and so in brief and conceited research-like snooping on the web by a comfortable monkey tells me that the miners were definitely aware of their situations.  people talked on their starbucks coffee shops and their living rooms with HD big screen television: it is horrible! they are trapped under ground, on small holes through the ground!  ladies and gents, it's called mining.  with profit in mind. they go down there every day.  what we consider 'shocking' conditions are the daily backdrop of these people.  without the collapse, they were still living with big-bulls-eyes stuck on their heart. and they did get out much earlier than expected. all alive, etc. we wont even include the highly secretive and bloody mining of gemstones.  have you ever seen children miners with their legs cut off? casted into the ground on a rickety pushboard, so that they can get into smaller and smaller holes? i have.  you think im joking.  i wish i was being punked by some sophisticated photoshop.  i was about nine or so when i saw this picture. i dont remember where it was from, by whom. too young, i suppose, to do a proper bibliography.  i sworn off gems ever since.  

and with all fairness, they did have crappy seventy days.  but look, they had communication with the rest of the world, it was closely watched. no chance in hell they will be 'forgotten' once it was reported on global networks.  people bonded with them.  watched them. cried for them.  engrossed by their lives.  i say that is the first-class treatment of these miners.  there was no way their governments/family/whoever was going to let them down. unlike the chinese miners. which ones am i talking about? when did it happen?

just plog in search for 'chinese mine collapse 2010,' watch your result grow endless.

what of the recent pakistan flood 2010? 
tsunami 2004? 
kashmir earthquate 2005? 
haiti 2010? 
russia wildfire 2010? 

it is impossible to weep for every single victims of these disasters, especially since lots of them were out of human control.  and there's this weird phenomena where the general public becomes incapable of relating to a mass group of victims, while they find it easy and natural to attach themselves to a smaller number of victims (enough to remember, not too big that it becomes incomprehensible); i once ran into an interesting article on nytimes on this subject while the rescue of molly, a black cat, trapped in the wall between two buildings went on for weeks as a section A interest in 2006.  i wish i could find it again as it quietly explained why we make 'icons' out of these singular victims while being somewhat dull towards suffering of a large group (not enough info to comprehend the depth of the situation)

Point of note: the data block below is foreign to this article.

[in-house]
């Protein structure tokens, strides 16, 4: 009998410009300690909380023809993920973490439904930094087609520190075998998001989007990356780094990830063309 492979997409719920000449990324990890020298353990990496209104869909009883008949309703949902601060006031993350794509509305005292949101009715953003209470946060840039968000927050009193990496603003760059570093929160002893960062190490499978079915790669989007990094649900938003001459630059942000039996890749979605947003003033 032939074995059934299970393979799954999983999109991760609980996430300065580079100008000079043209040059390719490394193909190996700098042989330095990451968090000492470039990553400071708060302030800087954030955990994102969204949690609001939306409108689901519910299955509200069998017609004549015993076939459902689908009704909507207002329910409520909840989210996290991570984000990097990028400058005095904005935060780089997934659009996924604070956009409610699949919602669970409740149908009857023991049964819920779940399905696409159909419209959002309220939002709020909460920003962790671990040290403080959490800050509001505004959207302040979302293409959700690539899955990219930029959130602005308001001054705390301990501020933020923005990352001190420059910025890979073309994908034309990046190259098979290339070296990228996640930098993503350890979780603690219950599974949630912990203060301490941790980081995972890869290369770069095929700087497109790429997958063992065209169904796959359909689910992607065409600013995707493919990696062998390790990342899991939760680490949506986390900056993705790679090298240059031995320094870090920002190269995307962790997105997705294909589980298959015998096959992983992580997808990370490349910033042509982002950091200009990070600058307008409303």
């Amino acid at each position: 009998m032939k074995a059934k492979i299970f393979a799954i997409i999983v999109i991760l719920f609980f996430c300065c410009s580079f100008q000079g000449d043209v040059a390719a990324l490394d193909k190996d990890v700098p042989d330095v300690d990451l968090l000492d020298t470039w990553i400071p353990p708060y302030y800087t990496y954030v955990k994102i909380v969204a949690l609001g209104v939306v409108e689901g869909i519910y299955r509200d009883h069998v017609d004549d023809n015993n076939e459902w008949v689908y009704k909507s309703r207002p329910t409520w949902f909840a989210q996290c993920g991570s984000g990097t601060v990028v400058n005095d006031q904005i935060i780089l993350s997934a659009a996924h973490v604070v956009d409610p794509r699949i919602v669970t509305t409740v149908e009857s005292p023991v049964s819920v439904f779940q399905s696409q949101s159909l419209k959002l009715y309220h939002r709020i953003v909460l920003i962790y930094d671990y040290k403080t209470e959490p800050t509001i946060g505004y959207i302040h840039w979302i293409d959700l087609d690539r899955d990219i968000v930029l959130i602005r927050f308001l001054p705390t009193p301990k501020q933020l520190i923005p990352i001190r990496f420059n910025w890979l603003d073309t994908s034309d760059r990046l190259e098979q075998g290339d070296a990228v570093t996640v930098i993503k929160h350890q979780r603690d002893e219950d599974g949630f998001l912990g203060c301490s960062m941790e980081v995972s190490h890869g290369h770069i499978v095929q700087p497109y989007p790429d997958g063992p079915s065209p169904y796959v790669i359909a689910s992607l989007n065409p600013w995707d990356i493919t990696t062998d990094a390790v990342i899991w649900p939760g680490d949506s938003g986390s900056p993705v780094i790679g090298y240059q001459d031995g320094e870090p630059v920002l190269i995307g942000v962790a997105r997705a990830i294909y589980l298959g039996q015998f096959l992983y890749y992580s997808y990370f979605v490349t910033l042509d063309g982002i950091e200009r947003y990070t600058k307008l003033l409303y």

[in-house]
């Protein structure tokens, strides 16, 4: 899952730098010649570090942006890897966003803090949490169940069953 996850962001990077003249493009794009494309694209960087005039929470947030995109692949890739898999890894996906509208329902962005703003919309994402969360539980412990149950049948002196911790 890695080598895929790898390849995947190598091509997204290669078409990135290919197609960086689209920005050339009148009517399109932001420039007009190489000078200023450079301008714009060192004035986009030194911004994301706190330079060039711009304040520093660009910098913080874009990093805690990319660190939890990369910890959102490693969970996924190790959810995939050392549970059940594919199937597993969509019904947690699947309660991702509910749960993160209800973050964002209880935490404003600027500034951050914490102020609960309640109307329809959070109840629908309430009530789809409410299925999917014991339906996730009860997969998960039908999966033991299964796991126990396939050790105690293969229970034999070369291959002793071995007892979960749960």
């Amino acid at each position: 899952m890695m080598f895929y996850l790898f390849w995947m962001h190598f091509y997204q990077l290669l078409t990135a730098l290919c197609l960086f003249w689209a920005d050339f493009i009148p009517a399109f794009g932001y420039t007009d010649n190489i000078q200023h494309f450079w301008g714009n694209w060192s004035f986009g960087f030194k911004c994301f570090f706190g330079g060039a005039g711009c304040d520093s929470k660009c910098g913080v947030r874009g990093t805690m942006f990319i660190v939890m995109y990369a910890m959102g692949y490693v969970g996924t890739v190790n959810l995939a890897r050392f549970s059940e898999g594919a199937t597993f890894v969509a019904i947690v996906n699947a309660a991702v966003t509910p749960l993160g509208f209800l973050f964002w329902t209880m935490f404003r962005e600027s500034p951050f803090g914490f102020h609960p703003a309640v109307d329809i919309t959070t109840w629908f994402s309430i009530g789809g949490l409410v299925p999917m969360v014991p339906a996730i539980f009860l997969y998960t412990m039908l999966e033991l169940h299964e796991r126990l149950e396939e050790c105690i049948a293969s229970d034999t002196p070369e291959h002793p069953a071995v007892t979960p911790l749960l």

in any case, the miners are alright for now. the hungarian toxic dam is no longer leaking.  there will be more disasters coming, everywhere. so why not find a piece of beautiful life and stick with it? sprinkle it occasionally with media's good news stories where we are all compelled to glue selves to tv and feel pity for that 30 min of our day? why not?  i cant tell you why not.  it is not an individual faults (usually) that leads to tragedy of mass scale.  and no, we cannot worry about all the wrong things in the world.  but perhaps just starting to look one step beyond the media feed of the hottest-current-report would be a good place to start.  starting to be aware of larger pictures. if one becomes familiar with such pictures, i believe the questions will come. in floods. and answers will also arrive, if in little pieces.  and with those questions and answers, we can be slightly more aware of the place we live in.  one of my favorite writer, michael pollan, said it very well in his 'in defense of food':  you cant just do one thing.  

awareness can lead to many issues.  but like everything else in life, the situation itself was never new.  but once aware, it becomes a new issue.  people often talk of 'discovering' and 'understanding' (especially in scientific research, where we, the general public tend to put on a huge mythical belief that it is all brand new and wondeful), but the truth is that the life as we know it, has always been there. whether we understand the way universe work (or not) through various theories (string theory, theory of relativities, quantum physics, you name it) and we are becoming more aware, simply put. but it is a relief to know that once aware, regardless of the present understanding of it (or anticipated resolutions in near future), the question will eventually lead to richer life experience. so why not try to become aware?

come on, take that extra 10 min from your favorite killing-time-activities (i blame computer, har har), and take just one extra step.  chilean miners, hungarian toxic dam, doesnt matter.  look around you.  find things of all nature- pleasant, unpleasant, surprising, assuring-   and be excited that the questions will arrive at your doorstep. with a big suit case for staying over, squatting in the corner of your consciousness. we never live alone. love to you all.